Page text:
Her video had also made the rounds and reached group chats of students from other schools, most of them strangers to Kairos. She would proceed to receive unwarranted direct messages from people who taunted her, which caused her to ultimately mark her social media accounts as private and delete her online videos and pictures.

“I posted that video solely because of my passion for dancing and I never meant any harm to anyone. [...] I never really understood why people would come at me like that,” she said in an interview with The Benildean. It was during this time Kairos had experienced depression, even resorting to self-harm.

It took years for Kairos to become comfortable posting on social media due to the traumatizing experience. However, despite her anxiety, through the constant support of her family and friends, she has slowly returned to posting online.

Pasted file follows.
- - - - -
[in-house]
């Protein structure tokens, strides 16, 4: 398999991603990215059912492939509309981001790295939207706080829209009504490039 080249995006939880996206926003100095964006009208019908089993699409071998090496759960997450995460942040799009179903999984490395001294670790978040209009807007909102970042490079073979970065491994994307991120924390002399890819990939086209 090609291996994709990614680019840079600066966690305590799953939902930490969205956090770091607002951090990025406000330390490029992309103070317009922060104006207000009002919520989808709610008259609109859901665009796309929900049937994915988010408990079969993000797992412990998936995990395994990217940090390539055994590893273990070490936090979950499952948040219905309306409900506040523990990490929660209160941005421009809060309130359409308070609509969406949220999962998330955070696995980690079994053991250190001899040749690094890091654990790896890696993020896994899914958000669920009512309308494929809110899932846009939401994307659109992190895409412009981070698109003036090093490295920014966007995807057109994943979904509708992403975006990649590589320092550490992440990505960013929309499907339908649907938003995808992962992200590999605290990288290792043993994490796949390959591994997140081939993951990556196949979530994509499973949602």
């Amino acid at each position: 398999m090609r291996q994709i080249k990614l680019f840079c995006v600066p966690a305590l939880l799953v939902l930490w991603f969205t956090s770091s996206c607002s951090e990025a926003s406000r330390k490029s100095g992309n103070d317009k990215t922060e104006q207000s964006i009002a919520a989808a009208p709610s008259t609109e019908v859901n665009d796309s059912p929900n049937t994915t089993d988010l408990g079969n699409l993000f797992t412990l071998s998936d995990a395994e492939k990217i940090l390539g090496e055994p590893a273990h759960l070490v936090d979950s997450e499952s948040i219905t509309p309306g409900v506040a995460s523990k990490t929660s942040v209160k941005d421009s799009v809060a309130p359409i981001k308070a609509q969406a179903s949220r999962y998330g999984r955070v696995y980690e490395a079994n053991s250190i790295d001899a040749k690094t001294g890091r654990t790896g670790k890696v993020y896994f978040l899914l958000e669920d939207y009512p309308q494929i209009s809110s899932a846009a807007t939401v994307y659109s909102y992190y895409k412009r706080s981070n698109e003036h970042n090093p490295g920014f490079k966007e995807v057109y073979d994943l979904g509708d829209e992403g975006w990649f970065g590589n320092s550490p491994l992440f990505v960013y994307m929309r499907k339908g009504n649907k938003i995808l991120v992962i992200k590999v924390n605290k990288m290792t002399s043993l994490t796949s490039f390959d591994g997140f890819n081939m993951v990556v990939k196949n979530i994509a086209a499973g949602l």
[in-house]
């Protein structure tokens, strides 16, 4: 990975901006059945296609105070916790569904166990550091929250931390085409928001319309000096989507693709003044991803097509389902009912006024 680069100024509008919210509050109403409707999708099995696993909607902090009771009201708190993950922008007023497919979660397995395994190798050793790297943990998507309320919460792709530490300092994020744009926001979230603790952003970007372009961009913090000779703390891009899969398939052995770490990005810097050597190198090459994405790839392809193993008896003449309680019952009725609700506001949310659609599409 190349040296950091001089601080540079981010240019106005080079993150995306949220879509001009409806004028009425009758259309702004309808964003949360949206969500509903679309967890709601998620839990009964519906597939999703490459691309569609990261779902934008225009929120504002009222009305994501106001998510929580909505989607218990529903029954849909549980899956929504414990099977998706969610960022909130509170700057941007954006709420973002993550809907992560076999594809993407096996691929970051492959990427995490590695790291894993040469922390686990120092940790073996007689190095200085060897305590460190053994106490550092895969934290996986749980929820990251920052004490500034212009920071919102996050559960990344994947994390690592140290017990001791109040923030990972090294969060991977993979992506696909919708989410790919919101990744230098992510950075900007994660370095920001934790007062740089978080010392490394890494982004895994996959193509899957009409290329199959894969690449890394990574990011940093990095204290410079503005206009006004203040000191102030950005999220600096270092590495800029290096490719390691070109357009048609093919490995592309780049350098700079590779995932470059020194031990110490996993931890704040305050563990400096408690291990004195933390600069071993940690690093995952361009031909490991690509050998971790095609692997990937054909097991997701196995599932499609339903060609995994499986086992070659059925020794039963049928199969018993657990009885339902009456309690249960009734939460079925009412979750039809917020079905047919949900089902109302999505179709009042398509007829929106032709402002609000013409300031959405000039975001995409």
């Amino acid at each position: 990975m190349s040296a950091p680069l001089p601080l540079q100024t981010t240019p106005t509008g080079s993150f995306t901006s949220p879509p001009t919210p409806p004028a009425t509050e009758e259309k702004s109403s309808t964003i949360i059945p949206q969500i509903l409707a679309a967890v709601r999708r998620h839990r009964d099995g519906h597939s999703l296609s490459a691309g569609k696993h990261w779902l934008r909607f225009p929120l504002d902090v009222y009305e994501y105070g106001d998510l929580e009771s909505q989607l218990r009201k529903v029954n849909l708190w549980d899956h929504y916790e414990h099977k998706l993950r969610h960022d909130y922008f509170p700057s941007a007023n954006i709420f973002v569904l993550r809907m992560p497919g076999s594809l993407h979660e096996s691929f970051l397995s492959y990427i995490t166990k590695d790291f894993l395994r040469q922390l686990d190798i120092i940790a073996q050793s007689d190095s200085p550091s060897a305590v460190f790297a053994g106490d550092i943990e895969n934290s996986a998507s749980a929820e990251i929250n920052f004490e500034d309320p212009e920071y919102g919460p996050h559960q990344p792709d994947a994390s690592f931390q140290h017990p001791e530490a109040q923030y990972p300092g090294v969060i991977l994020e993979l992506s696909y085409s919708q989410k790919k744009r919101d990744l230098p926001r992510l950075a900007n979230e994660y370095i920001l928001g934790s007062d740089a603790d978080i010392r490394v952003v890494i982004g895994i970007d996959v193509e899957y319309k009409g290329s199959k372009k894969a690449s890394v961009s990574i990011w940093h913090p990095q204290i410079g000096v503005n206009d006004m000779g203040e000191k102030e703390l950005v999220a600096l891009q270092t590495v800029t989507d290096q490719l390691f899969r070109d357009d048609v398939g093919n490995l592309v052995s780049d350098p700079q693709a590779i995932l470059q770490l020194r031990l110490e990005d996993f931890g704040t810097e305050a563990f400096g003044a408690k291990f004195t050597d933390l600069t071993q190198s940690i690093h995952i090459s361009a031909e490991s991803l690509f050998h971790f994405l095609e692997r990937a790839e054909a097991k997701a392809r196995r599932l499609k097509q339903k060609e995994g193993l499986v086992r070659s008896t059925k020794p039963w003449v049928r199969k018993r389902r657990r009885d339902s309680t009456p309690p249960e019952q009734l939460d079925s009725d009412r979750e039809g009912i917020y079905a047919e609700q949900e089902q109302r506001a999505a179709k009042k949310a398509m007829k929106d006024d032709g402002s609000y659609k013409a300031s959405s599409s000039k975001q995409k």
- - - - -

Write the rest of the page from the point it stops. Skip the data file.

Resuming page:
On the topic of people who hide behind online anonymity to engage in cyberbullying, Kairos expressed that “they’re not scared to harass someone because their anonymity reduces the consequences of their action. Naturally, people are not susceptible to human emotions, therefore, our society is more confident to act [irrationally] without confrontation.”

Having seen the worst side of social media, Kairos also believes that online users such as herself should anticipate harassment and bullying, adding that despite this harsh reality, cyberbullying and online harassment should not be normalized.

Kairos has since begun to speak out for victims who are going through the same experience, assuring them of their self-worth and value. “Looking back, I refuse to be a bystander for other people but I failed in doing that for myself,” she shared.

“Your feelings are valid. Just because others treat it as a small thing, it shouldn’t invalidate how big it was for you. React on it and dwell on it; feel all of the emotion that comes with it. After that, you’ll know how to act upon it. [...] Live your life on your own terms and as long as you’re not stepping on anyone, no one has the right to [dictate] how you should live your life.”

JOHN ANTHONY M. LEGAMIA, Information Security Manager, 32